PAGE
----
Leaving Puno, on two wheels at last, was interesting. Similar to the events while riding around Sibayo a couple of years ago, all the roads were closed by violent protests. The government hands out mining concessions willy-nilly, essentially to whoever has the largest wallet (mostly British, Australian, and Canadian businesses), and in consequence Peru has one of the most damaged environments on the planet. Communities are destroyed and/or forcibly relocated, landscapes destroyed, water sources are contaminated and so on. There is a huge degree of discontent amongst the people about what is going on and with the announcement of new concessions and the approach of Peru’s Independence Day (28th Jul) matters came to a head once again. I walked my bike through a large protest blocking the road out of Puno… burning tyres, rocks, and the evidence of some fierce fighting. The riot police were much in evidence but largely standing by.. I get the feeling that many of the police may share the same sentiments. From a purely selfish point of view I benefited enormously from a road utterly devoid of traffic. A sad story that I’ve seen repeated all over South America.
Given the Ubinas eruption I needed a new plan. Still feeing unsure of my fitness I elected for a relatively chilled (it’s still 3812m / 12,500ft ASL after all) trundle along the shores of Titicaca on a scenic, meandering dirt track far removed from the busy road from Puno down to the Bolivia border. It turned out to be a good move, feeling tired after just a morning of riding, and with a noticeable lack of strength. I stopped in the little community of Luquina and found myself a lovely Aymara family to stay with.
The little village of Luquina is a lovely spot for those willing to make the effort to reach it. The local Aymara community are engaged in a much more sustainable form of tourism; many families keep a spare room in which they can host travellers, and share a little of their community life. It was simply a case of asking around as I arrived in the village; I was soon installed with a lovely lady, and quickly ‘adopted’ by the aforementioned young chap for a tour of all his favourite spots. We shared dinner in a tiny, smokey adobe kitchen warmed by the dung-fired clay stove in the corner. That night, somewhat under duress, I was dressed up in traditional Aymara clobber – a bright poncho, fedora, and woven shoulder bag… given some wool tassles to wave and dragged off to a community dance. Very good fun. There are no photos, it was getting dark. Probably just as well.. tengo dos pies izquierdos…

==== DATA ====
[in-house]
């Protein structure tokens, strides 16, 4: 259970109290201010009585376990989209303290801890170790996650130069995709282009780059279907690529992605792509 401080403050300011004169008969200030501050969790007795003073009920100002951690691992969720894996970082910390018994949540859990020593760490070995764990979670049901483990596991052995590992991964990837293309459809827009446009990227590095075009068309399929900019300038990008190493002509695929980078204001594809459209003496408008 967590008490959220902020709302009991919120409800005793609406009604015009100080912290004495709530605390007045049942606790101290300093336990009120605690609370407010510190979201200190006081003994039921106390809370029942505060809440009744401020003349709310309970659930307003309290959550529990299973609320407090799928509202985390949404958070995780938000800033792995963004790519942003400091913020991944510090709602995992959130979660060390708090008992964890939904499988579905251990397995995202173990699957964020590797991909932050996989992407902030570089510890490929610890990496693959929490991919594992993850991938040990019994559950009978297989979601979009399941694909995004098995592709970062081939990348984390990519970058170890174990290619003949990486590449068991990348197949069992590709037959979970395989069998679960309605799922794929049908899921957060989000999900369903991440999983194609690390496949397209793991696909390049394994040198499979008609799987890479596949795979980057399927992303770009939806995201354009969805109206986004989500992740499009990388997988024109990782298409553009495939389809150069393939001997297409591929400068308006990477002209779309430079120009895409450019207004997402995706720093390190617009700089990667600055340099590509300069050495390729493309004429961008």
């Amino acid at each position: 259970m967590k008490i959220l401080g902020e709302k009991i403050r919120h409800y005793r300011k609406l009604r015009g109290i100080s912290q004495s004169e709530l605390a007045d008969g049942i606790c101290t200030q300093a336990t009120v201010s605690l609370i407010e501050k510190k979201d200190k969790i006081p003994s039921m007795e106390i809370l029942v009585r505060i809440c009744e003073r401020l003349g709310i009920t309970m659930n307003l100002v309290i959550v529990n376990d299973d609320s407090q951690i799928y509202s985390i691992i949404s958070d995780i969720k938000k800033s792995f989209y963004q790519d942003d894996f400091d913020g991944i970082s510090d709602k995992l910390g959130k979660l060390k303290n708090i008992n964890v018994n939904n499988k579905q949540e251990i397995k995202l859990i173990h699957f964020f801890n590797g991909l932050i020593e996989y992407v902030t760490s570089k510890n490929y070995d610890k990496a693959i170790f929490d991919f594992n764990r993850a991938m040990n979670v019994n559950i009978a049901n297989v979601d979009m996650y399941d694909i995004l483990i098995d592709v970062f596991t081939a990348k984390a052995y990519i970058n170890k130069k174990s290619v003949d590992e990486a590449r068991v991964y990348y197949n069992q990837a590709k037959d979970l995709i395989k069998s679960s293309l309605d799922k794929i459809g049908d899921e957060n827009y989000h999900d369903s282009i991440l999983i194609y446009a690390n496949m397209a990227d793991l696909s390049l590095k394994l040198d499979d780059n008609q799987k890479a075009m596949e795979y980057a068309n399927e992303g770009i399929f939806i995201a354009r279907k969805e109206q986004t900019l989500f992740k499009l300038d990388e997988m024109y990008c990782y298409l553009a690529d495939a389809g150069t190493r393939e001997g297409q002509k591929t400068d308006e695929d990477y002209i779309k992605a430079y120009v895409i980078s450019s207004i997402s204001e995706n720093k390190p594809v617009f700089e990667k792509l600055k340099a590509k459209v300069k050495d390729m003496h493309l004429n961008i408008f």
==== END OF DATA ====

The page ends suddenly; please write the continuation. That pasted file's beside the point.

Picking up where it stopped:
The following morning I was sent packing after breakfast with a bag of fresh local bread (a delicious, chewy, crispy fried flatbread) and a big hug for the road ahead. I treasure these moments with the people I meet around the world more than I do the big mountain adventures. There are always more mountains to ride up but time with people, and the opportunity to share in their lives, is something that feels very special to me.
Sadly it was necessary to rejoin the main road south at the town of Ilave. The remaining 75km or so to the Bolivian border were something of a grim slog into a headwind on a wide, soul-crushingly dull asphalt road. I stopped for the night at Juli, some 90km from Luquina, and found it be the most unfriendly town I’ve come across in Peru. In part possibly it was just reserve however many of my ‘transactions’ seemed almost surly with the exception of the girl in the market from whom I bought cheese. It may not have helped that when I arrived in the plaza pretty much everyone was blind drunk. Not just a bit tipsy but practically legless. This weekend is Peru’s Independence Day holiday and it seemed that many were determined to start it early… the plaza smelled of beer despite the fresh breeze. I found a basic room for the night, and a bad lomo saltado for dinner. On the road at 7am the following morning I could not wait to leave despite the beautiful churches to look at, and made the exceedingly dull into-wind slog of 60km to Copacabana, just across the border in Bolivia, to arrive in time for lunch. At the border I converted my Peruvian notes into Bolivianos with a roadside money changer, and converted my remaining Peruvian coins into chocolate before smugly riding past the vast queue of cars and buses, and straight to immigration.